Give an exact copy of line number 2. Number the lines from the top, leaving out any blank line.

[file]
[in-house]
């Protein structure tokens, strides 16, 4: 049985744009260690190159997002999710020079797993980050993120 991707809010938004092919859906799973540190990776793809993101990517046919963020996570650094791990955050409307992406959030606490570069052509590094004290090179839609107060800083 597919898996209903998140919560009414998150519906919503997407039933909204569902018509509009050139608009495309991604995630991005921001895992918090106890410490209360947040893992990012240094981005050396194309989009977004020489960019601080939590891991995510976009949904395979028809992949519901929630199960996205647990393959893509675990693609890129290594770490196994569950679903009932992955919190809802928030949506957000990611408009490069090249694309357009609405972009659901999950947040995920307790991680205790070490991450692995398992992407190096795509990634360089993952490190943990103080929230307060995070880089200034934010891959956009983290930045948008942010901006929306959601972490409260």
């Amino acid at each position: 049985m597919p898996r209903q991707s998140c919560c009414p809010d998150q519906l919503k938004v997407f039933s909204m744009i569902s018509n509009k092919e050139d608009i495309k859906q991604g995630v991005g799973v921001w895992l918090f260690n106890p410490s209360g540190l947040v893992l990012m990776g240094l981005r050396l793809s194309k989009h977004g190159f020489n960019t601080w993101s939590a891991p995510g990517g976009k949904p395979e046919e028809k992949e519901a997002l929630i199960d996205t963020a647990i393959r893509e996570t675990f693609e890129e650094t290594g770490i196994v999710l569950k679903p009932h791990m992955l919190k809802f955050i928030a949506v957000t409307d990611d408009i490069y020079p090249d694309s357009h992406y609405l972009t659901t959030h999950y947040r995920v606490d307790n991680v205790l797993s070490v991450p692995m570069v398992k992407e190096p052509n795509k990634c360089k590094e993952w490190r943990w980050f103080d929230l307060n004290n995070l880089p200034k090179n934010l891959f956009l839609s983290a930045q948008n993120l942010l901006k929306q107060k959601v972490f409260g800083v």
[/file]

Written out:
């Protein structure tokens, strides 16, 4: 049985744009260690190159997002999710020079797993980050993120 991707809010938004092919859906799973540190990776793809993101990517046919963020996570650094791990955050409307992406959030606490570069052509590094004290090179839609107060800083 597919898996209903998140919560009414998150519906919503997407039933909204569902018509509009050139608009495309991604995630991005921001895992918090106890410490209360947040893992990012240094981005050396194309989009977004020489960019601080939590891991995510976009949904395979028809992949519901929630199960996205647990393959893509675990693609890129290594770490196994569950679903009932992955919190809802928030949506957000990611408009490069090249694309357009609405972009659901999950947040995920307790991680205790070490991450692995398992992407190096795509990634360089993952490190943990103080929230307060995070880089200034934010891959956009983290930045948008942010901006929306959601972490409260």